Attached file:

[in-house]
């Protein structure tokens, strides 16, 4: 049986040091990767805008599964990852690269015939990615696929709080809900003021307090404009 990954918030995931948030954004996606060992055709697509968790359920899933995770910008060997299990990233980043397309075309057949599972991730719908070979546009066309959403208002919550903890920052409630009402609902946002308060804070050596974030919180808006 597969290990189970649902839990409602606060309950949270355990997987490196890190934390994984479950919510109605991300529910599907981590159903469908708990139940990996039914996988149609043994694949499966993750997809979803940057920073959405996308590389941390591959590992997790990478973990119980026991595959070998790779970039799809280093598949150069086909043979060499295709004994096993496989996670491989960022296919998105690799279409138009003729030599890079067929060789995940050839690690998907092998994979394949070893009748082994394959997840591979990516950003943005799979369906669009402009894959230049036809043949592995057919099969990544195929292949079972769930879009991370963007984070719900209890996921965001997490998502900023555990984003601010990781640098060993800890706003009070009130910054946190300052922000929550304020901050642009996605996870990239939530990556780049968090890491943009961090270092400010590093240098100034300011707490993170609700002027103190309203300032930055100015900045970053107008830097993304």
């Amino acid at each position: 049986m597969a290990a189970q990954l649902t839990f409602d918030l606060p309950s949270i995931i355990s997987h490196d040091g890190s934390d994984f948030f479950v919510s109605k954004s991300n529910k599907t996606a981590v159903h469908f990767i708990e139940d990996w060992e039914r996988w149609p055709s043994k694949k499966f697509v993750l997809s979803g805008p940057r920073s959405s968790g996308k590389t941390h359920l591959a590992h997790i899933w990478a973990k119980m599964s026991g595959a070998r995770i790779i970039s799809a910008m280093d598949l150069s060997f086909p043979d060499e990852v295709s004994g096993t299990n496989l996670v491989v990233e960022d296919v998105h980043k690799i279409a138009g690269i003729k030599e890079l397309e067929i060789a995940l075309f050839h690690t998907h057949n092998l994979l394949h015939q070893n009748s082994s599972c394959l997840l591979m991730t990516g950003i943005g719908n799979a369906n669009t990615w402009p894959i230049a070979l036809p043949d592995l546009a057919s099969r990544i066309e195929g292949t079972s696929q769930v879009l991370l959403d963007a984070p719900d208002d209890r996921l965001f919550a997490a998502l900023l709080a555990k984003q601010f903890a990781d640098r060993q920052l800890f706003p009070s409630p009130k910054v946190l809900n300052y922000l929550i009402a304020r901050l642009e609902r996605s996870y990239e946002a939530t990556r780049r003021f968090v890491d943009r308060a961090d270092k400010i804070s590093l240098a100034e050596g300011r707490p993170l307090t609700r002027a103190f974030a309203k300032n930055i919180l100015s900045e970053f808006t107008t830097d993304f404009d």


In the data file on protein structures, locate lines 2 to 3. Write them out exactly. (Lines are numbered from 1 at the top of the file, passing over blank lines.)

């Protein structure tokens, strides 16, 4: 049986040091990767805008599964990852690269015939990615696929709080809900003021307090404009 990954918030995931948030954004996606060992055709697509968790359920899933995770910008060997299990990233980043397309075309057949599972991730719908070979546009066309959403208002919550903890920052409630009402609902946002308060804070050596974030919180808006 597969290990189970649902839990409602606060309950949270355990997987490196890190934390994984479950919510109605991300529910599907981590159903469908708990139940990996039914996988149609043994694949499966993750997809979803940057920073959405996308590389941390591959590992997790990478973990119980026991595959070998790779970039799809280093598949150069086909043979060499295709004994096993496989996670491989960022296919998105690799279409138009003729030599890079067929060789995940050839690690998907092998994979394949070893009748082994394959997840591979990516950003943005799979369906669009402009894959230049036809043949592995057919099969990544195929292949079972769930879009991370963007984070719900209890996921965001997490998502900023555990984003601010990781640098060993800890706003009070009130910054946190300052922000929550304020901050642009996605996870990239939530990556780049968090890491943009961090270092400010590093240098100034300011707490993170609700002027103190309203300032930055100015900045970053107008830097993304």
């Amino acid at each position: 049986m597969a290990a189970q990954l649902t839990f409602d918030l606060p309950s949270i995931i355990s997987h490196d040091g890190s934390d994984f948030f479950v919510s109605k954004s991300n529910k599907t996606a981590v159903h469908f990767i708990e139940d990996w060992e039914r996988w149609p055709s043994k694949k499966f697509v993750l997809s979803g805008p940057r920073s959405s968790g996308k590389t941390h359920l591959a590992h997790i899933w990478a973990k119980m599964s026991g595959a070998r995770i790779i970039s799809a910008m280093d598949l150069s060997f086909p043979d060499e990852v295709s004994g096993t299990n496989l996670v491989v990233e960022d296919v998105h980043k690799i279409a138009g690269i003729k030599e890079l397309e067929i060789a995940l075309f050839h690690t998907h057949n092998l994979l394949h015939q070893n009748s082994s599972c394959l997840l591979m991730t990516g950003i943005g719908n799979a369906n669009t990615w402009p894959i230049a070979l036809p043949d592995l546009a057919s099969r990544i066309e195929g292949t079972s696929q769930v879009l991370l959403d963007a984070p719900d208002d209890r996921l965001f919550a997490a998502l900023l709080a555990k984003q601010f903890a990781d640098r060993q920052l800890f706003p009070s409630p009130k910054v946190l809900n300052y922000l929550i009402a304020r901050l642009e609902r996605s996870y990239e946002a939530t990556r780049r003021f968090v890491d943009r308060a961090d270092k400010i804070s590093l240098a100034e050596g300011r707490p993170l307090t609700r002027a103190f974030a309203k300032n930055i919180l100015s900045e970053f808006t107008t830097d993304f404009d």